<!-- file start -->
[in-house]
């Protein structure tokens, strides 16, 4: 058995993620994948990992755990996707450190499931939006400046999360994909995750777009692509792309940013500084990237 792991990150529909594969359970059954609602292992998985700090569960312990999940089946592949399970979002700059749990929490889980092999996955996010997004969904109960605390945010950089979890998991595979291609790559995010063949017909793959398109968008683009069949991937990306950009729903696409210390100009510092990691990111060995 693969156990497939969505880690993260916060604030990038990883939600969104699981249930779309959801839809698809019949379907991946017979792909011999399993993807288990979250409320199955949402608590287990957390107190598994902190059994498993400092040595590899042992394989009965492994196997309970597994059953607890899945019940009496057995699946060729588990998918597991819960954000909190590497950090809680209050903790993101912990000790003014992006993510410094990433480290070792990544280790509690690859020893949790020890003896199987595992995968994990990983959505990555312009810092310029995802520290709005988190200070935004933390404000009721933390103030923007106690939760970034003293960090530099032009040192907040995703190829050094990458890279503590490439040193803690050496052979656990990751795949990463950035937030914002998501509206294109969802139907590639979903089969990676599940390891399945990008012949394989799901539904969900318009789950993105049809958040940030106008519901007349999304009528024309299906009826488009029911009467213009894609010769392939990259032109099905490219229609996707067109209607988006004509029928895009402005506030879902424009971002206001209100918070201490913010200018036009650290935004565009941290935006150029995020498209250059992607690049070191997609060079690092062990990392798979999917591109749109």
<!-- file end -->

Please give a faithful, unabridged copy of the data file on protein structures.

[in-house]
């Protein structure tokens, strides 16, 4: 058995993620994948990992755990996707450190499931939006400046999360994909995750777009692509792309940013500084990237 792991990150529909594969359970059954609602292992998985700090569960312990999940089946592949399970979002700059749990929490889980092999996955996010997004969904109960605390945010950089979890998991595979291609790559995010063949017909793959398109968008683009069949991937990306950009729903696409210390100009510092990691990111060995 693969156990497939969505880690993260916060604030990038990883939600969104699981249930779309959801839809698809019949379907991946017979792909011999399993993807288990979250409320199955949402608590287990957390107190598994902190059994498993400092040595590899042992394989009965492994196997309970597994059953607890899945019940009496057995699946060729588990998918597991819960954000909190590497950090809680209050903790993101912990000790003014992006993510410094990433480290070792990544280790509690690859020893949790020890003896199987595992995968994990990983959505990555312009810092310029995802520290709005988190200070935004933390404000009721933390103030923007106690939760970034003293960090530099032009040192907040995703190829050094990458890279503590490439040193803690050496052979656990990751795949990463950035937030914002998501509206294109969802139907590639979903089969990676599940390891399945990008012949394989799901539904969900318009789950993105049809958040940030106008519901007349999304009528024309299906009826488009029911009467213009894609010769392939990259032109099905490219229609996707067109209607988006004509029928895009402005506030879902424009971002206001209100918070201490913010200018036009650290935004565009941290935006150029995020498209250059992607690049070191997609060079690092062990990392798979999917591109749109």